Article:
New York-based photographer Michael Falco’s images have appeared in numerous publications, including National Geographic, The New York Times, The Wall Street Journal, British Vogue, Harper’s Bazaar and W Magazine. His first book Along Martin Luther King: Travels on Black America’s Main Street, published by Random House in 2003, is a collection of photographs spanning two years documenting life along the streets after Dr. Martin Luther King.
Falco’s panoramic image of the Fresh Kills Landfill was purchased by the Museum of Modern Art and included in its 2005 exhibition Groundswell: Constructing the Contemporary Landscape.
In 2007 the city of New York commissioned a 10 x 30 foot photographic glass mural for the renovated Staten Island Ferry Terminal.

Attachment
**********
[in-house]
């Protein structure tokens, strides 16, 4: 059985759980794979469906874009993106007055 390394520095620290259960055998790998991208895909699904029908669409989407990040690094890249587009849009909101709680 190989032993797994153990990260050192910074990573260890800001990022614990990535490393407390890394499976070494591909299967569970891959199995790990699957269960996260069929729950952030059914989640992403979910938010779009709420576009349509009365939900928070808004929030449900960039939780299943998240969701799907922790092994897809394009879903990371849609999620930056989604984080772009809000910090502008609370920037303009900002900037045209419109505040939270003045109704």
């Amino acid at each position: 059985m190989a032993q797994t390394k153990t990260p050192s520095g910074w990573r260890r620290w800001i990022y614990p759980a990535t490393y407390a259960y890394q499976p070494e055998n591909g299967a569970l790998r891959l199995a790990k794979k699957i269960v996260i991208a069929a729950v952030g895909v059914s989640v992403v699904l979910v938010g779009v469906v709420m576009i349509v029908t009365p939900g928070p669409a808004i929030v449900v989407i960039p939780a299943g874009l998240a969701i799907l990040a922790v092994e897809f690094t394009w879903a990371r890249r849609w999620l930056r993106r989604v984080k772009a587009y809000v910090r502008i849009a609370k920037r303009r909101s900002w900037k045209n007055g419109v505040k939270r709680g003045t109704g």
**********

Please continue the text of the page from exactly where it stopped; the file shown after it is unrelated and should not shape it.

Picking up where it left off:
His second book, Cadell Dry Dock: 100 Years Harborside, published by Museum Press in 2009, chronicled one of the last remaining shipyards in New York Harbor.
In 2011 Falco began documenting the historic sites and recreated events of the American Civil War. Using a pinhole camera, Falco has followed in the steps of contemporary reenactors who keep the memory of this turning point in American history alive. As he writes:
“The impressions of these reenactors—so many descended from the very soldiers whose uniforms they wear—brought a dimension of verisimilitude and narrative drive to the project and, through the poetic prism of the pinhole, emerged not as play acting or costume drama, but as ghostly evocations of the spirits that hang over these fields.”
The Civil War Pinhole Project was exhibited at the Staten Island Museum in New York, in 2015. It has been recognized by the Library of Congress and is now part of the permanent collection of the National Archive on the Civil War Sesquicentennial.
Countryman Press, a division of W.W. Norton, will publish Echoes of the Civil War, a monograph on The Civil War Pinhole Project in the autumn of 2016.